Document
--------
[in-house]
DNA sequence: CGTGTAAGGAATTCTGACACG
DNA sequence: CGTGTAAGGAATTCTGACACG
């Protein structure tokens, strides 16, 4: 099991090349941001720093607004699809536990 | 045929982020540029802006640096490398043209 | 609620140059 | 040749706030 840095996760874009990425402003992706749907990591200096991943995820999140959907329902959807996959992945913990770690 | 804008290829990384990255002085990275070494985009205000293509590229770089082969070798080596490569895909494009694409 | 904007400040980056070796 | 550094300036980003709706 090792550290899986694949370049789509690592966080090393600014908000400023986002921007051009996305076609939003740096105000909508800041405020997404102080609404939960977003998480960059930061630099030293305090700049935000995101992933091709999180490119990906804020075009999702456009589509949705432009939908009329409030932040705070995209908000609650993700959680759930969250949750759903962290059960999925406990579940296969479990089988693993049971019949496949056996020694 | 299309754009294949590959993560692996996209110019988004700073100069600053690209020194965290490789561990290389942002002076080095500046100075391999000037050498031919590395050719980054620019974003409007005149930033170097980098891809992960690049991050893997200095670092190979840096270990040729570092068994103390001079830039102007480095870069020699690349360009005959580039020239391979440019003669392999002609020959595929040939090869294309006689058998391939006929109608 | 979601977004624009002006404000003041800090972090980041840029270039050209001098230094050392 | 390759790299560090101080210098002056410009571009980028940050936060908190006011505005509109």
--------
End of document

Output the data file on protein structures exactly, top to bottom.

[in-house]
DNA sequence: CGTGTAAGGAATTCTGACACG
DNA sequence: CGTGTAAGGAATTCTGACACG
């Protein structure tokens, strides 16, 4: 099991090349941001720093607004699809536990 | 045929982020540029802006640096490398043209 | 609620140059 | 040749706030 840095996760874009990425402003992706749907990591200096991943995820999140959907329902959807996959992945913990770690 | 804008290829990384990255002085990275070494985009205000293509590229770089082969070798080596490569895909494009694409 | 904007400040980056070796 | 550094300036980003709706 090792550290899986694949370049789509690592966080090393600014908000400023986002921007051009996305076609939003740096105000909508800041405020997404102080609404939960977003998480960059930061630099030293305090700049935000995101992933091709999180490119990906804020075009999702456009589509949705432009939908009329409030932040705070995209908000609650993700959680759930969250949750759903962290059960999925406990579940296969479990089988693993049971019949496949056996020694 | 299309754009294949590959993560692996996209110019988004700073100069600053690209020194965290490789561990290389942002002076080095500046100075391999000037050498031919590395050719980054620019974003409007005149930033170097980098891809992960690049991050893997200095670092190979840096270990040729570092068994103390001079830039102007480095870069020699690349360009005959580039020239391979440019003669392999002609020959595929040939090869294309006689058998391939006929109608 | 979601977004624009002006404000003041800090972090980041840029270039050209001098230094050392 | 390759790299560090101080210098002056410009571009980028940050936060908190006011505005509109």